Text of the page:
Wednesday, November 12, 2014

Trujillo and his co-researcher's piece, "A Night with The Narcissist and the Nasty Boys: Interpreting the World Wrestling Federation," was incredibly fascinating. Not only because there were multiple researchers, each one giving their own unique point of view, but also because of the ideas they developed. I continue to be intrigued by the amount of people who think that wrestling fans are all uneducated and lower class, particularly fitting this "white trash" persona. While I am lower class (starving college student life, hey!), I am not uneducated. Not to toot my own horn, but I'm pretty intelligent. And I think a lot of wrestling fans are. Atticus has introduced me to many other fellow wrestling fans and they're all quite intelligent. (I follow some of their blogs and keep up with them on Facebook and they all tend to be really amazing writers.) And looking at many wrestling fan sites and forums, there are a lot of creative people who are amazing writers and give very intellectual critiques of the shows. Now, I'm not saying that there are no wrestling fans that are a bit on the...uneducated/bigoted/offensive side (because there definitely are), but I think people tend to overlook the fact that there is a lot of intelligent discussion to be had in regards to the wrestling universe. And I think, in their piece, the researchers all came to understand that in the end.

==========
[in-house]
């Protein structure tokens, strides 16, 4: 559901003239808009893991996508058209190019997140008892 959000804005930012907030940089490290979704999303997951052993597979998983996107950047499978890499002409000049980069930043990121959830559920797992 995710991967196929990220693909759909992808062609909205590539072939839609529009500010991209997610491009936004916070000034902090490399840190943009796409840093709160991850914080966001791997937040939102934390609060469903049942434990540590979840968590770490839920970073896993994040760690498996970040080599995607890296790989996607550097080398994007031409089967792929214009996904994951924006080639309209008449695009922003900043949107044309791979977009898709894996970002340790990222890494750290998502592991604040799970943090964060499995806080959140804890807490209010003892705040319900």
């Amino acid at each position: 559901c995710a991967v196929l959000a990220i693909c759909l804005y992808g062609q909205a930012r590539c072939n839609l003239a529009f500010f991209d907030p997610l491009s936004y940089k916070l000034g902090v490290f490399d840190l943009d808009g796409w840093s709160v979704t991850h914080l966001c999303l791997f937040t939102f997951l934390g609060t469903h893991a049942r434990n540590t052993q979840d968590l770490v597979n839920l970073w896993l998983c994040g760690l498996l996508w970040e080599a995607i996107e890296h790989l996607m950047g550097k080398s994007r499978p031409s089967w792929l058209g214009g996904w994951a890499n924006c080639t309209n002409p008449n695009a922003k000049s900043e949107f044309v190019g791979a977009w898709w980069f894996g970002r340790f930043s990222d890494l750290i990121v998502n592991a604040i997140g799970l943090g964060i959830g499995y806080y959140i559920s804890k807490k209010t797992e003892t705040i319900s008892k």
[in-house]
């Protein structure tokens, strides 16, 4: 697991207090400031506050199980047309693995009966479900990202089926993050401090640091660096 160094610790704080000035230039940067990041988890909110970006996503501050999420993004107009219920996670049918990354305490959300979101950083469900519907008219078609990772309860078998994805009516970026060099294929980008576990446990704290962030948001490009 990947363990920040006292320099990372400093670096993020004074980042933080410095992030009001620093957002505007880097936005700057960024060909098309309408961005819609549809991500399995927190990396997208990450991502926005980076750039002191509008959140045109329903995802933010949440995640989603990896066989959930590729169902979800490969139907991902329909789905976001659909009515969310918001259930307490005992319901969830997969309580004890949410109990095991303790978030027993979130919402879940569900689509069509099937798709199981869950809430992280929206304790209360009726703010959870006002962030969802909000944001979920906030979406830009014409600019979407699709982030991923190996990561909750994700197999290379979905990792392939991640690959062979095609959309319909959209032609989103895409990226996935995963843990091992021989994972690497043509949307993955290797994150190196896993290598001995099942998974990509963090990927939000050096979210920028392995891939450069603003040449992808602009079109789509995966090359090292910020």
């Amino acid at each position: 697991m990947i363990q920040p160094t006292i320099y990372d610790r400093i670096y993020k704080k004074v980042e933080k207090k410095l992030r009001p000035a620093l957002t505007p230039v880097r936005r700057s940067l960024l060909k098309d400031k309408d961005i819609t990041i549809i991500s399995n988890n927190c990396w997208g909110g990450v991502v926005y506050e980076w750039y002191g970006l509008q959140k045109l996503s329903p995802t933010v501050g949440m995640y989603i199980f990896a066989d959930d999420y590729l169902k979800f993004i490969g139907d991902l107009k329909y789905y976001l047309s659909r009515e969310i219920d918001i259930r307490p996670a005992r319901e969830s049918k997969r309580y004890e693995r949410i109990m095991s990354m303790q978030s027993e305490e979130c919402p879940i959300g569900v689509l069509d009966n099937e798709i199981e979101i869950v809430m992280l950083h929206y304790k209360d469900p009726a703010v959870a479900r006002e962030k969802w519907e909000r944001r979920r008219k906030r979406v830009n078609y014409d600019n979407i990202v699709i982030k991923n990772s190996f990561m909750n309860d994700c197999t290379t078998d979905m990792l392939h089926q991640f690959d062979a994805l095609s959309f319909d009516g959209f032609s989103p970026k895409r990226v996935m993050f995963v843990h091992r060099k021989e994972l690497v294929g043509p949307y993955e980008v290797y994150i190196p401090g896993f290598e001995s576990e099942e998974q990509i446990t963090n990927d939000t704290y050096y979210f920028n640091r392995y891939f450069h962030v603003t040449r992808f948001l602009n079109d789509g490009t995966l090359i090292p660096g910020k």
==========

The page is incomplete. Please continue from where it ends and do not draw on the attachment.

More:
1 comment:

Sam Ford said...

I have always hypothesized that one of the ways that wrestling can draw on so many different demographic types at once is because of the varying levels of stories it tells. Henry Jenkins gets at this in the piece we're discussing today. There is the immediately intelligible, stereotyped characters and storylines, as well as the narrative of the single match: a simple narrative that is meant to allow people who know nothing about the characters to be able to watch and understand (say, at a house show) and that makes it easier for children, mentally handicapped fans, and people of varying educations to enjoy wrestling. But, then there are the serialized stories that build over time. For "smart" fans, there's also the backstage intrigue to follow, keeping up with the backstage politics vis-a-vis what is seen on stage. These varying layers of storytelling certainly allow for multiple modes of engagement and "reading" of the text that, I think, allows for very different types of fans to be involved. In fact, one of the things I enjoy most about wrestling is the diversity of the audience I end up chatting with and that this common cultural text could bring together such diversely different people who watch and engage in a wide span of ways.